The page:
A ripened plain-jane calls for new bolt-ons to stay doable in this bread-and-butter midsizer orgy.
The midsize car segment could be a very intense interracial orgy. The Optima is one of the many fluffers on the set, faded in the background doing what needs to be done to stay in the trade.
The midsizer salad bowl, particularly in the U.S., is as attractive as the San Fernando Valley to some. Having a role in this ~3,000,000 unit (annual sales volume) cream pie has attracted many makes and models with different shapes and sizes from all over the globe.
From its amateur days, the Optima were never meant to be an achiever like some of its blockbuster colleagues. Regrettably the Optima has also aged, the facelift performed just cannot plaster the gangbanging mileage accumulated not to mention the nature’s ever-present gravity effect on the old bolt-ons.
The truth to the matter is being the top performer is not as critical as being able to blend into the blandness of this orgy. There’s plenty of pie for everyone. A fluffer has it role too.
Background – Behind the Scene
The Kia Optima was first introduced in 2000 [chassis code: MS] being the first midsize sedan in the model lineup. The MS was a rebadge of Hyundai’s (its sister company) fourth generation Sonata. The MS has received the typical badge engineering practice of making changes to the styling and equipment package.
A second generation [MG] was released in 2005 with the platform and mechanical components also shared with the fifth generation Sonata. A rather significant facelift came in 2008 to further deviate from the Hyundai shadow under the influence of ex-chief designer of the VW Group, now Kia’s chief designer Peter Schreyer. The most dramatic changes include the new Kia theme front-end style, tail lamps and the interior. The standard engine is also replaced by a newer 2.4L inline-4 engine.
The facelift has brought in freshness aesthetically and the more efficient engine pleased EPA emission and fuel consumption regulations. Together, they are the life supports to prolong the product cycle until the new model scheduled to be due in early 2011.
In 2009MY, a revised 2.7L V6 engine which offers 194hp and 184Ib-ft of torque is also available on the EX and SX trim levels. The option packages on the Optima are simple. There is only one option package available to each of the three trims in 2009: LX(base), EX and SX(sportier).
Our tester in Spice Red paint is the LX model of the lineup without any option with MSRP at $18,950. It is assembled in Kia’s Hwasung Plant in Hwasung, South Korea.
Blending In – The Making of XXX
In the five-year span that the MG has been roaming around, the Optima is on borrowed time considering the normal model replacement interval is every four years for majority of the Asian brands. After Peter Schreyer has applied his plastic surgery on the style, the Optima just still has the hints of all the past and present mainstream midsize sedan shadows. The rear end resembles the Honda Accord of the early ‘00s, the front grille seems to be taken out from early ‘00 Toyota Camry, the side profile is simulated from the mid ‘90s Nissan Maxima and the headlights appear to be inspired by Acura TSX. It has the style of submerging into the sea of sedans. Even the Spicy Red paint doesn’t catch any attention.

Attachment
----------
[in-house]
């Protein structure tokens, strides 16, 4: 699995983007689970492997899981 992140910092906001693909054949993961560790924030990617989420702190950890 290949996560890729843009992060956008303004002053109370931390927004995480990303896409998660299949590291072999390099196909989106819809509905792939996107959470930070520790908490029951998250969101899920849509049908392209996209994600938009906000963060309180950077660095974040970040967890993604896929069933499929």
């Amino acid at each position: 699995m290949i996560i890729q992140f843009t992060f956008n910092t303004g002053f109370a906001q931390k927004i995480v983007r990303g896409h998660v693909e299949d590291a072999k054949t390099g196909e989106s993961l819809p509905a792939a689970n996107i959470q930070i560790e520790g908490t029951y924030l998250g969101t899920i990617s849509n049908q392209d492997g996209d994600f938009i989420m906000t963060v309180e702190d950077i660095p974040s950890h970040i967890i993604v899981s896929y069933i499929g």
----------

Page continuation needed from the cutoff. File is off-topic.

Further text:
With bits and pieces melted into one, the Optima blends into this blandness perfectly. The matter of fact is the family sedan market is a colossal market in the United States – historical data indicates that 1 out of 5 vehicle sales are in this category. Having a dip in this wealth is a no brainer for car makers. It isn’t hard for them to find out majority of the shoppers isn’t looking for a car that “turns head” suggested by the best sellers in this segment – Honda Accord and Toyota Camry. These shoppers have high awareness in cost and dependability. Driving pleasure and uniqueness aren’t the terms they register.
Propelling the Blandness – Internal Cumbustion
The tester is equipped with Hyundai’s Theta II [Engine Code: G4KC] 2.4L I-4 aluminum 16-valves DOHC MFI engine with variable intake system and continuously variable valve timing (CVVT) on both intake and exhaust camshafts. It generates respectable 175hp@6,000rpm and 169Ib-ft of torque@4,000rpm. Engine is transversely mounted, driving the front wheels via a 5-speed automatic transmission with manual-mode, in Kia’s nomenclature, Sportmatic.
This Theta II engine also features equal length and diameter stainless steel header type exhaust manifold with integral catalytic converter to provide both optimal efficiency in performance and reduction in emission output. It has 88 x 97mm undersquare bore and stroke ratio, tuned to develop peak torque at lower speeds. Balance shafts are equipped to reduce engine noise and vibration.
The Theta engines are the current workhorse for Hyundai Kia Automotive Group. This 2.4L version can be found in the brand new Kia Forte SX, the family hauling Kia Rondo mini-van, and 2010 Hyundai Santa Fe.